Time filter

Source Type

Sarabeev V.,Zaporizhzhia National University | Desdevises Y.,CNRS Integrative Biology of Marine Organisms
Parasitology International | Year: 2014

Within ectoparasitic fish monogeneans, the genus Ligophorus contains a high number of species from which several were recently described. The precise determination of their taxonomic status requires robust diagnostic morphologic features that rely predominantly on a restricted set of sclerotized structures. In the present study, these morphological characters were used for the reconstruction of a phylogenetic tree, which was compared with a tree built from molecular data (28S and ITS1 DNA sequences). Thirty-eight morphological characters were used in 29 species of Ligophorus from the Atlantic and Pacific regions and 5 species within close genera of Dactylogyridae. The morphological and molecular phylogenetic trees are congruent and suggest that the genus Ligophorus is monophyletic, and that species parasitizing Liza spp. and Chelon labrosus occupy basal positions. The present study suggests that host switching is a common event in this host-parasite association, because about half of the species infecting the same host species are not close relatives. Following host switching, dispersal with vicariance is probably an important force shaping the present distribution and diversity of Ligophorus. The pattern of occurrence of Ligophorus spp. on Mugil cephalus supports that reproductive isolation and therefore parallel speciation are taking place among these parasitic organisms. © 2013 Elsevier Ireland Ltd.


James J.E.,University of Sussex | Piganeau G.,CNRS Integrative Biology of Marine Organisms | Eyre-Walker A.,University of Sussex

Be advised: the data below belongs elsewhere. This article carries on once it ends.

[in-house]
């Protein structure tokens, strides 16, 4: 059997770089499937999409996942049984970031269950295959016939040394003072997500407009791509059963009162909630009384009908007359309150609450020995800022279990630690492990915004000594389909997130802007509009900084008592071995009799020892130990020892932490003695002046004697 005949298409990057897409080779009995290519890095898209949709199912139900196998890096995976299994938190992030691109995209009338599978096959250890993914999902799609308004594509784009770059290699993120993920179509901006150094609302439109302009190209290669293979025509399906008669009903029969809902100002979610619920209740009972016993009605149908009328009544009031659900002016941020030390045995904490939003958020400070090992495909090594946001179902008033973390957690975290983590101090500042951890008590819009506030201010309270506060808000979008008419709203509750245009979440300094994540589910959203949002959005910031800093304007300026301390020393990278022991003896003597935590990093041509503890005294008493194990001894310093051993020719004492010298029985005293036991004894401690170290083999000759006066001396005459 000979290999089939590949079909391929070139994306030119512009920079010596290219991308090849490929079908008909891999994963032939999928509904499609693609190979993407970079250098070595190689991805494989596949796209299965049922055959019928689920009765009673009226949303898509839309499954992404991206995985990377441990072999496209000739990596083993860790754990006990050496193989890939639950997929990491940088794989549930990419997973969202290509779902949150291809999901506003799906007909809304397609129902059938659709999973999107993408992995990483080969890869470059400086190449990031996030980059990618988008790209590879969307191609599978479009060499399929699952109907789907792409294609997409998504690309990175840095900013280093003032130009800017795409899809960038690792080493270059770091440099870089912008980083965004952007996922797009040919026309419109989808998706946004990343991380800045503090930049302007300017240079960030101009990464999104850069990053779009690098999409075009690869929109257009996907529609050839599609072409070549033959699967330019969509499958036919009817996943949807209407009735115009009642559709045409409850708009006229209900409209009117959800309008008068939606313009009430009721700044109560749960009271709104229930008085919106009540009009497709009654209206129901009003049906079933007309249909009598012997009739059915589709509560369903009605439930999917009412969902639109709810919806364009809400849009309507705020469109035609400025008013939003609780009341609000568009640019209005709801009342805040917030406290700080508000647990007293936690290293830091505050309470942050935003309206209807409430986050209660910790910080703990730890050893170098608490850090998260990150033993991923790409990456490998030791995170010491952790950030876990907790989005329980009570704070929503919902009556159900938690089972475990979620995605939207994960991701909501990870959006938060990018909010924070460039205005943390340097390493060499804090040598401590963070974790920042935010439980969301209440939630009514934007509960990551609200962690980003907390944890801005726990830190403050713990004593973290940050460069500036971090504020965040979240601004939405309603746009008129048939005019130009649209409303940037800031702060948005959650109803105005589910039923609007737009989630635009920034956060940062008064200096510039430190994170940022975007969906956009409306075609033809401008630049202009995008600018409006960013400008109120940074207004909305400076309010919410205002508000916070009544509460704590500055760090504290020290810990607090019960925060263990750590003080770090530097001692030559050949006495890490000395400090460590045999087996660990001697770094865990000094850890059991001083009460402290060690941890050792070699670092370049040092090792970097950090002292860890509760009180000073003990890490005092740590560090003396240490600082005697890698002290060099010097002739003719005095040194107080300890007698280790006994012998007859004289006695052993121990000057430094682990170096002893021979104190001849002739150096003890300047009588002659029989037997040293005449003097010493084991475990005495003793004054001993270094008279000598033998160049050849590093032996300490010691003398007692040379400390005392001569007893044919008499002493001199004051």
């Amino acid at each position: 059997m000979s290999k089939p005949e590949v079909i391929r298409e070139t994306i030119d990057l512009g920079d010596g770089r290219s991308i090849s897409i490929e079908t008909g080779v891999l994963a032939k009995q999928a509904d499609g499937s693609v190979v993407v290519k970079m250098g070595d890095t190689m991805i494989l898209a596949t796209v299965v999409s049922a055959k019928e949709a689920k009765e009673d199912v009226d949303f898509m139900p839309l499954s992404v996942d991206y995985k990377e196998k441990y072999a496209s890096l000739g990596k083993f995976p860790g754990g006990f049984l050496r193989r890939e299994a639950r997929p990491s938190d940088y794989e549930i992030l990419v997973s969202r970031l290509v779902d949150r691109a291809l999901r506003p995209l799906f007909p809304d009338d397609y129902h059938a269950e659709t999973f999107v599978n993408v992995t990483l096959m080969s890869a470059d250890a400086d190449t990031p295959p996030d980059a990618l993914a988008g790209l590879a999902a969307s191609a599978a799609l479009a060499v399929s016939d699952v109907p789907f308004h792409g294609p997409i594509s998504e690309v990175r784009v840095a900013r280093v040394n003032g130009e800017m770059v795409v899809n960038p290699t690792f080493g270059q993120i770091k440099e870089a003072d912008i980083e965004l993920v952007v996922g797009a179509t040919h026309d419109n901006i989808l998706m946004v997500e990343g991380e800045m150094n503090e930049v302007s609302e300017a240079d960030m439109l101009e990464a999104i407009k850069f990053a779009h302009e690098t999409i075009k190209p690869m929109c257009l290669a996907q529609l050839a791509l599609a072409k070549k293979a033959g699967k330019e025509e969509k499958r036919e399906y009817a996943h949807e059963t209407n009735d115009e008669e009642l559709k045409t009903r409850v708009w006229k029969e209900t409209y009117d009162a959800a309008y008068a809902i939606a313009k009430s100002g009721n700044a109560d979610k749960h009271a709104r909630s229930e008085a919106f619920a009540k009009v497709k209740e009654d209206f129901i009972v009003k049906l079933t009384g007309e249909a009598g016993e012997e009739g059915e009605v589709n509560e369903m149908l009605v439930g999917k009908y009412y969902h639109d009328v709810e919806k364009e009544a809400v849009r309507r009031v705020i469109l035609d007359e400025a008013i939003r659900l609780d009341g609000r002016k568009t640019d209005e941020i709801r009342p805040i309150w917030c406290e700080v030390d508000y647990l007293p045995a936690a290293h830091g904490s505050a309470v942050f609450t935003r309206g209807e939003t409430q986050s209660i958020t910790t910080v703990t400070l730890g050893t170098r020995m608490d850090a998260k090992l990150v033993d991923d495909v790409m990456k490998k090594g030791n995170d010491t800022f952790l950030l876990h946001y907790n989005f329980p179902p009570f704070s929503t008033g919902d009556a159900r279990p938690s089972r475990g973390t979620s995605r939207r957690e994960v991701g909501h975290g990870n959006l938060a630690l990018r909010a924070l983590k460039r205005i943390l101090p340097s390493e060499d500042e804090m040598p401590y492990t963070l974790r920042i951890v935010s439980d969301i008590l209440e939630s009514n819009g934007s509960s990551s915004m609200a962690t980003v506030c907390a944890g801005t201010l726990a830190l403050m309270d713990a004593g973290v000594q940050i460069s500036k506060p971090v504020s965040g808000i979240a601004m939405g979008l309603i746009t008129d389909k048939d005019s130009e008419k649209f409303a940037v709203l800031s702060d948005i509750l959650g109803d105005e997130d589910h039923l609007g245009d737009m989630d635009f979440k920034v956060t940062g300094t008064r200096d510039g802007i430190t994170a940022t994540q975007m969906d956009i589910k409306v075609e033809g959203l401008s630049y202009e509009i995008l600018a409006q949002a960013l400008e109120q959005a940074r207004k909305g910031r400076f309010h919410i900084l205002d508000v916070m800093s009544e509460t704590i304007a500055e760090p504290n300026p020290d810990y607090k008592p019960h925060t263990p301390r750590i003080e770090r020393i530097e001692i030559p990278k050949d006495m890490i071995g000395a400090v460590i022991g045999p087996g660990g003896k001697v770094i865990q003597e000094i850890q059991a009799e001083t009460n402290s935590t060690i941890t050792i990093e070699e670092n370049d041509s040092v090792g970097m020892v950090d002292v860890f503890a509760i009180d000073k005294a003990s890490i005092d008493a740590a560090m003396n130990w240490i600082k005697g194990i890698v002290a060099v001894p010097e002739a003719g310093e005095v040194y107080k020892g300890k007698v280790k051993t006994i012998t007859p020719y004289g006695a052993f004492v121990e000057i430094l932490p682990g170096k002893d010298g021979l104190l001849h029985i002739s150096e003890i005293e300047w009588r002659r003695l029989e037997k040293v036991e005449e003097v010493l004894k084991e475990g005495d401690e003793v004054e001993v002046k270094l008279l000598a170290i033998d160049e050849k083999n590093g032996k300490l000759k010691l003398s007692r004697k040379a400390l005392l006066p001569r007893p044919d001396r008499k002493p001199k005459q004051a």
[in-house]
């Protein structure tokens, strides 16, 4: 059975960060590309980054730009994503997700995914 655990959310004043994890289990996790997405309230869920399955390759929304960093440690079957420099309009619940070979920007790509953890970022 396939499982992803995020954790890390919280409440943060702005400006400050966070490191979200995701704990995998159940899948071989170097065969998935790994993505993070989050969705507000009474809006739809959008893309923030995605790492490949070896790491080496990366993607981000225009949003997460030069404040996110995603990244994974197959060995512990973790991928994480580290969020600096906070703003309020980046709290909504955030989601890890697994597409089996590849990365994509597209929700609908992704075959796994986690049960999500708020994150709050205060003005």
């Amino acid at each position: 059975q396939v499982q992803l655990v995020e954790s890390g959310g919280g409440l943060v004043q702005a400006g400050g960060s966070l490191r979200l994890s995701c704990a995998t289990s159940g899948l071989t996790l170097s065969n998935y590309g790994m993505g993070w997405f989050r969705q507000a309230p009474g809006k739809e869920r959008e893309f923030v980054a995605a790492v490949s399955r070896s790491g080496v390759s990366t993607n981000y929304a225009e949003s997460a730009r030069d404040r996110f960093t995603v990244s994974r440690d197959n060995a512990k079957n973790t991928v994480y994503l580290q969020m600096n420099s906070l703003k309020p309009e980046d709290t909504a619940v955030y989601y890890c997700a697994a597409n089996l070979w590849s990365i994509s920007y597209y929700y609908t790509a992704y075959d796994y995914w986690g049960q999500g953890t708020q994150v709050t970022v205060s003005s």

Molecular Ecology | Year: 2016

We have investigated whether there is adaptive evolution in mitochondrial DNA, using an extensive data set containing over 500 animal species from a wide range of taxonomic groups. We apply a variety of McDonald-Kreitman style methods to the data. We find that the evolution of mitochondrial DNA is dominated by slightly deleterious mutations, a finding which is supported by a number of previous studies. However, when we control for the presence of deleterious mutations using a new method, we find that mitochondria undergo a significant amount of adaptive evolution, with an estimated 26% (95% confidence intervals: 5.7-45%) of nonsynonymous substitutions fixed by adaptive evolution. We further find some weak evidence that the rate of adaptive evolution is correlated to synonymous diversity. We interpret this as evidence that at least some adaptive evolution is limited by the supply of mutations. © 2015 The Authors. Molecular Ecology Published by John Wiley & Sons Ltd.


Piganeau G.,CNRS Integrative Biology of Marine Organisms | Piganeau G.,University of Sussex | Grimsley N.,CNRS Integrative Biology of Marine Organisms | Moreau H.,CNRS Integrative Biology of Marine Organisms
Research in Microbiology | Year: 2011

Unicellular algae of the class Mamiellophyceae are widespread in our oceans and their apparent uniformity conceals an impressive array of biologically distinct species. Each of the five complete genomes analysed so far reveals densely packed coding sequences, with strong evolutionary divergence from its nearest phylogenetically defined neighbours. These species lie at the base of the green lineage, but various metabolic processes reflect their marine life-styles and distinguish them from land plants, including a high proportion of selenoprotein enzymes and C4 photosynthesis. They all possess two unusual chromosomes, with lower GC content and atypical gene content, whose function so far remains enigmatic. © 2011 Institut Pasteur.


Piganeau G.,CNRS Integrative Biology of Marine Organisms | Eyre-Walker A.,University of Sussex | Grimsley N.,CNRS Integrative Biology of Marine Organisms | Moreau H.,CNRS Integrative Biology of Marine Organisms
PLoS ONE | Year: 2011